FringeNYC 2008: Roundup #4
Reports on III, The Fabulous Kane Sisters in Box Office Poison, Tim Gunn's Podcast (A Reality Chamber Opera), and Becoming Britney.
Speaking about -- and to -- American expatriates in Paris during the 1920's, Gertrude Stein put a phrase into the language by saying, "You are all a lost generation." However, had she been thinking about photographer George Platt Lynes, novelist-poet Glenway Wescott, and eventual MOMA curator Monroe Wheeler, the subject of Joe Salvatore's III, a memory play now steaming up the Cherry Lane Theatre, what she might have said was, "You are all a lust generation."
From 1927 to 1943, the trio -- Salvatore as Wescott, John Del Vecchio as Wheeler, and Daryl Embry as Lynes -- shared one another and a two-bedroom East 89th Street apartment until Lynes' dalliance with an assistant-model ended their family. Here, the three of them spend a certain amount of time kissing but more time reading from the (apparently) hundreds of letters the besotted fellows exchanged and saved.
They also play out scenes that Salvatore says in a program note "may" represent what their triangular relationship was like in its human-frailty way. "May" is always troubling in this sort of docudrama, and Salvatore has painted a portrait that could be more tightly directed and written. Still, III is nevertheless commendably poignant and certainly well acted.
-- David Finkle************
Bad puns and risqué humor mix indiscriminately in The Fabulous Kane Sisters in Box Office Poison, also performing at the Cherry Lane Theatre. Over-the-hill burlesque sister act Lana and Nova Kane (portrayed by co-authors Marc Geller and Bill Roulet in drag) are the latest stars to grace the stage at Pilkington's Promenade. Trouble is, someone's been murdering all of the headliners. If the duo can survive until opening night, they could resurrect a failing career following their flop musical, My Burning Bush.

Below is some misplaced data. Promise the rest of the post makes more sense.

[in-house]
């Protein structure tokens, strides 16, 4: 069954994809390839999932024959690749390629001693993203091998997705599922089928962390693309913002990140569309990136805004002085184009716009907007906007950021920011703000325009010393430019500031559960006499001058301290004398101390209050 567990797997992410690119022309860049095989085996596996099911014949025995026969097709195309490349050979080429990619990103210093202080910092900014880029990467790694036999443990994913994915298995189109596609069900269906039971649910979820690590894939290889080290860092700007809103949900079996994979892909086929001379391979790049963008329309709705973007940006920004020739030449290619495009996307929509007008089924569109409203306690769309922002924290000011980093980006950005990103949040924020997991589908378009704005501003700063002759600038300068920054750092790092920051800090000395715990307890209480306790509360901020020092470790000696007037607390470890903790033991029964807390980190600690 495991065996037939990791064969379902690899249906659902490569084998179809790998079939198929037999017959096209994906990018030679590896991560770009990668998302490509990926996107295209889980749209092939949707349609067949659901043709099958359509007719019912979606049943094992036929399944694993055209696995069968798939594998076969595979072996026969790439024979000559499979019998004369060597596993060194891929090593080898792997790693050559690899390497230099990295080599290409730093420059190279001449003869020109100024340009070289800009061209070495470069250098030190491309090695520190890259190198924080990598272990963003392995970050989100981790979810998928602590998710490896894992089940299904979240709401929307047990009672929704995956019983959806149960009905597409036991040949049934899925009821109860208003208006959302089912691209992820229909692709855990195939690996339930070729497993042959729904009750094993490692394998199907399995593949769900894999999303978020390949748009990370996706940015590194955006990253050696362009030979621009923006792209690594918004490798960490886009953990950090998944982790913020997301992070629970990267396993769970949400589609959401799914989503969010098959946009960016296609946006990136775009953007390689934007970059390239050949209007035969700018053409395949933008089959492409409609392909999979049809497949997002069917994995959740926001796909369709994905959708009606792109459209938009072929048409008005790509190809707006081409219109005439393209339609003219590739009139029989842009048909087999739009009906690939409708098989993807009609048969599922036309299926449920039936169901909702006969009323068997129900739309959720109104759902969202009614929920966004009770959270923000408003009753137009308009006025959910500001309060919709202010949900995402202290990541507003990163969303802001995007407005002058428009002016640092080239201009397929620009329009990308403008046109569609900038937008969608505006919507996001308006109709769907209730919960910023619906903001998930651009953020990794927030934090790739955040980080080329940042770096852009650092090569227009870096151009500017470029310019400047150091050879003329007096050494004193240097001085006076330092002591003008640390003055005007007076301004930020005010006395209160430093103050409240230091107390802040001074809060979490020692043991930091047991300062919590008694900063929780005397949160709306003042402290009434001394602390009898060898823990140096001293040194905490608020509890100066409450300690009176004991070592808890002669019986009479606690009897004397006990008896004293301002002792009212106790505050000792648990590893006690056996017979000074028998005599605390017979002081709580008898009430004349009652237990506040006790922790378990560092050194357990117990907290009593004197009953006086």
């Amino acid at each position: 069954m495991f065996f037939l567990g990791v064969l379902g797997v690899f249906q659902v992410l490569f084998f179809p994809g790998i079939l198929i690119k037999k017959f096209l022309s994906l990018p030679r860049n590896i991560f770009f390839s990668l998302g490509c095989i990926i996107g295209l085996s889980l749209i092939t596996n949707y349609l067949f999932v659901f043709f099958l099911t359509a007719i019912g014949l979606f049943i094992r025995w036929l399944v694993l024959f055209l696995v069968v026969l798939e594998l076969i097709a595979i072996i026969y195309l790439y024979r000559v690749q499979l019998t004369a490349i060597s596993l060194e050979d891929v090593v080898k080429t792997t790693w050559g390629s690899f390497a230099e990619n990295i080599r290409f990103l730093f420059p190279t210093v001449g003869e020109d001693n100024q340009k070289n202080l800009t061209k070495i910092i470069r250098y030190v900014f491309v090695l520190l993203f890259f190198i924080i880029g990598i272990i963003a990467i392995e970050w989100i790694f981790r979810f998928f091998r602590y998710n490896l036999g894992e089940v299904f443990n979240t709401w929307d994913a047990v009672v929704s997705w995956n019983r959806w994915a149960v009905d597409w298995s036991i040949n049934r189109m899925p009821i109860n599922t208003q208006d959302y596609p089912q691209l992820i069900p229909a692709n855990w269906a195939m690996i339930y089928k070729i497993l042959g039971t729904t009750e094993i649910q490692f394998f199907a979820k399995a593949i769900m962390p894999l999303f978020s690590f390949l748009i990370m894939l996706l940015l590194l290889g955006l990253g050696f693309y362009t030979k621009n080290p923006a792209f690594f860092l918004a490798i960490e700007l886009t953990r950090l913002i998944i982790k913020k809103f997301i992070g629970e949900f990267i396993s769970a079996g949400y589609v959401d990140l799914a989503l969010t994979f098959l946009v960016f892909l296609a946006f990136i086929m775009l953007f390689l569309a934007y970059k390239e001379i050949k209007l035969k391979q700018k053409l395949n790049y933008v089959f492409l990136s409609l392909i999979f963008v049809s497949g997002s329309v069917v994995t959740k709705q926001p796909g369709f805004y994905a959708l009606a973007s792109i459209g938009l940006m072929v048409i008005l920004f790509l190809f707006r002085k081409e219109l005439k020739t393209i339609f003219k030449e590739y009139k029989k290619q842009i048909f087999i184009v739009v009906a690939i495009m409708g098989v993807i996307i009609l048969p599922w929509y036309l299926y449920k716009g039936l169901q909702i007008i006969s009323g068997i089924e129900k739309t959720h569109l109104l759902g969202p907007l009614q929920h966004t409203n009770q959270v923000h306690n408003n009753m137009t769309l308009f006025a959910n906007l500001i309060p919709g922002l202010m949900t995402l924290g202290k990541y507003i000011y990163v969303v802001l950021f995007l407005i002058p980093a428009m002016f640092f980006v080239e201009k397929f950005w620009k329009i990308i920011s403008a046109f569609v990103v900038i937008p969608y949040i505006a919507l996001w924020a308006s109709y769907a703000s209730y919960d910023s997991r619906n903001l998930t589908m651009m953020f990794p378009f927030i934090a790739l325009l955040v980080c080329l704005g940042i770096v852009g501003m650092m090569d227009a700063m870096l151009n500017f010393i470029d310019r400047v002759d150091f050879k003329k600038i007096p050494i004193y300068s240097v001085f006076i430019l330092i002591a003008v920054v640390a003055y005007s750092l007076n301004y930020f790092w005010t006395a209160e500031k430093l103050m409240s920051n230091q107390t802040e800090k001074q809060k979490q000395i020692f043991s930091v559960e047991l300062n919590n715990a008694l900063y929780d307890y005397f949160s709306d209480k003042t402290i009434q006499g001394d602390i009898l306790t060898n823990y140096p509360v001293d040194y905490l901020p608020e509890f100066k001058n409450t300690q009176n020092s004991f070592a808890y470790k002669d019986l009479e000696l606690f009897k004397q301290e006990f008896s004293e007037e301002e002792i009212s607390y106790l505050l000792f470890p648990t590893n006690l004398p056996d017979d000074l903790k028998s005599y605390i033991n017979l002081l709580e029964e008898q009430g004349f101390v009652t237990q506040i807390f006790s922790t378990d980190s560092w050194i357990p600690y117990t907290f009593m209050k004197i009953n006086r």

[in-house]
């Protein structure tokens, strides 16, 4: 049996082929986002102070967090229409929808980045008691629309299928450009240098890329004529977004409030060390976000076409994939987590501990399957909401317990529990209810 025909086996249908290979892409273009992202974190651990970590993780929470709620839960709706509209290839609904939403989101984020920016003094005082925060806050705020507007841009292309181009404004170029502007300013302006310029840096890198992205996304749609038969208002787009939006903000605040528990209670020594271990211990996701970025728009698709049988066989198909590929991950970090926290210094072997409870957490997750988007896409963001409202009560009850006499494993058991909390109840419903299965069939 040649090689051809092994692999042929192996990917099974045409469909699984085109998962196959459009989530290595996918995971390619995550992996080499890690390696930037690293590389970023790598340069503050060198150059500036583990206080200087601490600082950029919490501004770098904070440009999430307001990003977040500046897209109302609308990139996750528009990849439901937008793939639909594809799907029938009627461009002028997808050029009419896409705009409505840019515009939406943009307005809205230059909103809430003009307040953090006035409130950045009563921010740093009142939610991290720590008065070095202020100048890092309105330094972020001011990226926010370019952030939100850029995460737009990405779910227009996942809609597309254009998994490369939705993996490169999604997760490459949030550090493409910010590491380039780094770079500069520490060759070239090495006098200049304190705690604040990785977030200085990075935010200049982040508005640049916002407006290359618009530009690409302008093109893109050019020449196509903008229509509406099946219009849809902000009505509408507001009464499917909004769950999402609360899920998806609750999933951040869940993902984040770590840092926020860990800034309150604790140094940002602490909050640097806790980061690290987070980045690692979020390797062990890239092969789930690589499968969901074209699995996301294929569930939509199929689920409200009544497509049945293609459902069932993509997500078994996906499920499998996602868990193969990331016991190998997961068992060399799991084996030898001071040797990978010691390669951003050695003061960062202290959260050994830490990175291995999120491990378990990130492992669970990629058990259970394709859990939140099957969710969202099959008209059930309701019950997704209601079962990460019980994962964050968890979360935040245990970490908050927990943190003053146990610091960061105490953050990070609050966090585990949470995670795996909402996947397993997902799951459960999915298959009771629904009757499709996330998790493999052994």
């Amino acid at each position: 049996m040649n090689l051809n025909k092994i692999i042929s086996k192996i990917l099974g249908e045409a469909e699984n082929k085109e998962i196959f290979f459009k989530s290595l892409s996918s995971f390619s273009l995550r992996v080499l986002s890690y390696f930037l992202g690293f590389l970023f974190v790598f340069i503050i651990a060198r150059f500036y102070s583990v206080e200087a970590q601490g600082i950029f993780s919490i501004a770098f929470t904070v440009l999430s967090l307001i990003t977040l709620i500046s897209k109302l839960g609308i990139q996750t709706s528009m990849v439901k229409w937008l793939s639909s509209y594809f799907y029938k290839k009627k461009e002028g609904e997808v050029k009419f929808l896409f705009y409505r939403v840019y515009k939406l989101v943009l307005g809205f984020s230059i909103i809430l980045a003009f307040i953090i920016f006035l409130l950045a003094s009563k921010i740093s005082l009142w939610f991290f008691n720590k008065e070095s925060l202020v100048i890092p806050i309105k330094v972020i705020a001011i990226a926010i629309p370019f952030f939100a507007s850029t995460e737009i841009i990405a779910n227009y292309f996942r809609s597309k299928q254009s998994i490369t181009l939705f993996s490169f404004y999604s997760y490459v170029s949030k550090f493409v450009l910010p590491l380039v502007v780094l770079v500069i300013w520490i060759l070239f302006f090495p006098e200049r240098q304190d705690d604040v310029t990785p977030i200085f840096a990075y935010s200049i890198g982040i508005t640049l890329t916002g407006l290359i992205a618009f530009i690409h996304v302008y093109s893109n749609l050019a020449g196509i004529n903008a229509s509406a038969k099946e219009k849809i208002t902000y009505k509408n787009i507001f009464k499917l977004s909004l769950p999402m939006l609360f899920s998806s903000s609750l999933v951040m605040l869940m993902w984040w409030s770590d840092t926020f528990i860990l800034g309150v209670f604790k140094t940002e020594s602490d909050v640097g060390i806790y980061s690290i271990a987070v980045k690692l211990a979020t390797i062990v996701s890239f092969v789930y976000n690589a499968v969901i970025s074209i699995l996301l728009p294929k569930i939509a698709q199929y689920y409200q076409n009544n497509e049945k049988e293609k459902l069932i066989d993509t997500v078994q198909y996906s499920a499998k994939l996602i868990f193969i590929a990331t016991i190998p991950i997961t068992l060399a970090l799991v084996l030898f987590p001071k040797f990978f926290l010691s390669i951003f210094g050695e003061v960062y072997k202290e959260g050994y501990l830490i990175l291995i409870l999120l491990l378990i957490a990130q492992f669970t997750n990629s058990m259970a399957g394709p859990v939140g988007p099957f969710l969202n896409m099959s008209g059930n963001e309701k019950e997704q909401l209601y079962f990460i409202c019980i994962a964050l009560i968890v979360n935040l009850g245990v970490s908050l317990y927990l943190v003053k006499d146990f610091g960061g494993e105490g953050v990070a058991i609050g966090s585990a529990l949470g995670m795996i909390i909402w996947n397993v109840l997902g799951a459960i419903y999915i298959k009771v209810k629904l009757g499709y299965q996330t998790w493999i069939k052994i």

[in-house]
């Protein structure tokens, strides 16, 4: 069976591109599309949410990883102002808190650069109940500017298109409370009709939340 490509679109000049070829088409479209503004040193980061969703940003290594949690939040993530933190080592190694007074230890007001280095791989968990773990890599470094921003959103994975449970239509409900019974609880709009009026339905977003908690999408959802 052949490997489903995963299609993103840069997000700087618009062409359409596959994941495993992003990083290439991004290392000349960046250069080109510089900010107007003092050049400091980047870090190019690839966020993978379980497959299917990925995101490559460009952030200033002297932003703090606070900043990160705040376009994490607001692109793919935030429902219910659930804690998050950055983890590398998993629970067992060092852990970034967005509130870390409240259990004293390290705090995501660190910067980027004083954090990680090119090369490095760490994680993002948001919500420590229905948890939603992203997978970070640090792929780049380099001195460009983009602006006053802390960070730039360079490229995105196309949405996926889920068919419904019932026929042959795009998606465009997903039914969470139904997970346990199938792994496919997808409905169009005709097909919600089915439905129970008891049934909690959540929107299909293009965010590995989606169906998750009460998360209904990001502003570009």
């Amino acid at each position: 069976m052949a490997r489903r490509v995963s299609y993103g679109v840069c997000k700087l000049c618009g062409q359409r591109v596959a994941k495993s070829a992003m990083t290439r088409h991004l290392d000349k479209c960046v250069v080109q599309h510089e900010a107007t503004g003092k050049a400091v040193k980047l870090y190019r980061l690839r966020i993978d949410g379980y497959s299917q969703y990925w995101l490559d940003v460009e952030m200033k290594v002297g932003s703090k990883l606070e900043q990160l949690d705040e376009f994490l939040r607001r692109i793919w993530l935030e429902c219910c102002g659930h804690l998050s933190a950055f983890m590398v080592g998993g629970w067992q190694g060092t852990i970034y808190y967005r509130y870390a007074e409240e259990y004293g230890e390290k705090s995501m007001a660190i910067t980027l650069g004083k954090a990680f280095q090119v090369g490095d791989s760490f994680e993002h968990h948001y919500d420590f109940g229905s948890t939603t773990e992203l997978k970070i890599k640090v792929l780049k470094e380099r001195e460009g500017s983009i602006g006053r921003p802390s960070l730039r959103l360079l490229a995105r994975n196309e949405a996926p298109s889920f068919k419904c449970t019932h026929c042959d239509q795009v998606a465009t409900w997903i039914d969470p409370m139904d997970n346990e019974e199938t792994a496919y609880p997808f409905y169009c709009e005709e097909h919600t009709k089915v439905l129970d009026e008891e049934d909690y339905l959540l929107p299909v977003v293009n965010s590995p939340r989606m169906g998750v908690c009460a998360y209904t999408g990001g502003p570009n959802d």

In this backstage comedy/murder mystery/camp romp, Geller's dry, sarcastic delivery and Roulet's zany mugging are amusing. Also making a favorable impression are hunky backup dancers, Buddy (Christian Pederson) and Buster (David A. Rudd), who get the chance to show off some nifty moves courtesy of choreographer Ron Schwinn, as well as quite a bit of skin.
Unfortunately, under Geller's uneven direction, several of the other supporting players fall flat. The worst offenders are Brent Erdy as Merkin the magician, Patrick McCarthy and Sheila Stasack as a married couple who specialize in (badly performed) Shakespeare, and Elizabeth Bove as a butch stage manager. On the bright side, Jennifer Kirschman deserves kudos for an array of fabulous costumes that run the gamut from the delightful to the ridiculous.
The play itself could use some judicious trimming, and has a clunky structure that culminates in an exposition-laden climax. However, the show also contains some side-splitting lines and saucy double entendres, including my favorite: "I lost my virginity a long time ago, but lucky for you I still have the box it came in."
-- Dan Bacalzo************